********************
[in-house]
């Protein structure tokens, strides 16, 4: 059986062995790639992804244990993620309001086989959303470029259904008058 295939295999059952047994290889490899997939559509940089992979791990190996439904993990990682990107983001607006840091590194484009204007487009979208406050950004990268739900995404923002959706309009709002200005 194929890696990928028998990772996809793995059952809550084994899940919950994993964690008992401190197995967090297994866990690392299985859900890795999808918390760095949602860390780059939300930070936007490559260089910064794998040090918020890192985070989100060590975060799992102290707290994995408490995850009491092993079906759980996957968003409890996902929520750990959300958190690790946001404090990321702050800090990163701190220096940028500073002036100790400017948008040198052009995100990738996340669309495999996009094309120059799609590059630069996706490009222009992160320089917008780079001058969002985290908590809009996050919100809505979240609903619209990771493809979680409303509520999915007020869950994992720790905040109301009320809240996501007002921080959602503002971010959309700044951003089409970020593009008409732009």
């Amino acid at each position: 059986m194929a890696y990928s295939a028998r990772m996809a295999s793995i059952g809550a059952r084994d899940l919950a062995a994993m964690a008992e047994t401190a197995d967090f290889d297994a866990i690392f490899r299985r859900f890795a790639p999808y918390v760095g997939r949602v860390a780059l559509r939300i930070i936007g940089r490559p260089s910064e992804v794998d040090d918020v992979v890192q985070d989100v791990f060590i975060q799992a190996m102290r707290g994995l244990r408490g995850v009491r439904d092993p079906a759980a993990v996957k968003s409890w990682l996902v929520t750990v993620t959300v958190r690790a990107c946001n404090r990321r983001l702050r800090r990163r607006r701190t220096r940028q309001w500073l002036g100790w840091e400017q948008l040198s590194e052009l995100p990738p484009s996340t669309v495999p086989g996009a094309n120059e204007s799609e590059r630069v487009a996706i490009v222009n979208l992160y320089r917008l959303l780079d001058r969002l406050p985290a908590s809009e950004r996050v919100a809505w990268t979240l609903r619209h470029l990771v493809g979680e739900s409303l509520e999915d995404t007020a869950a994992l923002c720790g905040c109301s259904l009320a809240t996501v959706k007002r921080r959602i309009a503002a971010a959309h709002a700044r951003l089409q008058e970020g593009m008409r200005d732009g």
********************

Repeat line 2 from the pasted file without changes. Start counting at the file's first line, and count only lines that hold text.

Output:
């Protein structure tokens, strides 16, 4: 059986062995790639992804244990993620309001086989959303470029259904008058 295939295999059952047994290889490899997939559509940089992979791990190996439904993990990682990107983001607006840091590194484009204007487009979208406050950004990268739900995404923002959706309009709002200005 194929890696990928028998990772996809793995059952809550084994899940919950994993964690008992401190197995967090297994866990690392299985859900890795999808918390760095949602860390780059939300930070936007490559260089910064794998040090918020890192985070989100060590975060799992102290707290994995408490995850009491092993079906759980996957968003409890996902929520750990959300958190690790946001404090990321702050800090990163701190220096940028500073002036100790400017948008040198052009995100990738996340669309495999996009094309120059799609590059630069996706490009222009992160320089917008780079001058969002985290908590809009996050919100809505979240609903619209990771493809979680409303509520999915007020869950994992720790905040109301009320809240996501007002921080959602503002971010959309700044951003089409970020593009008409732009």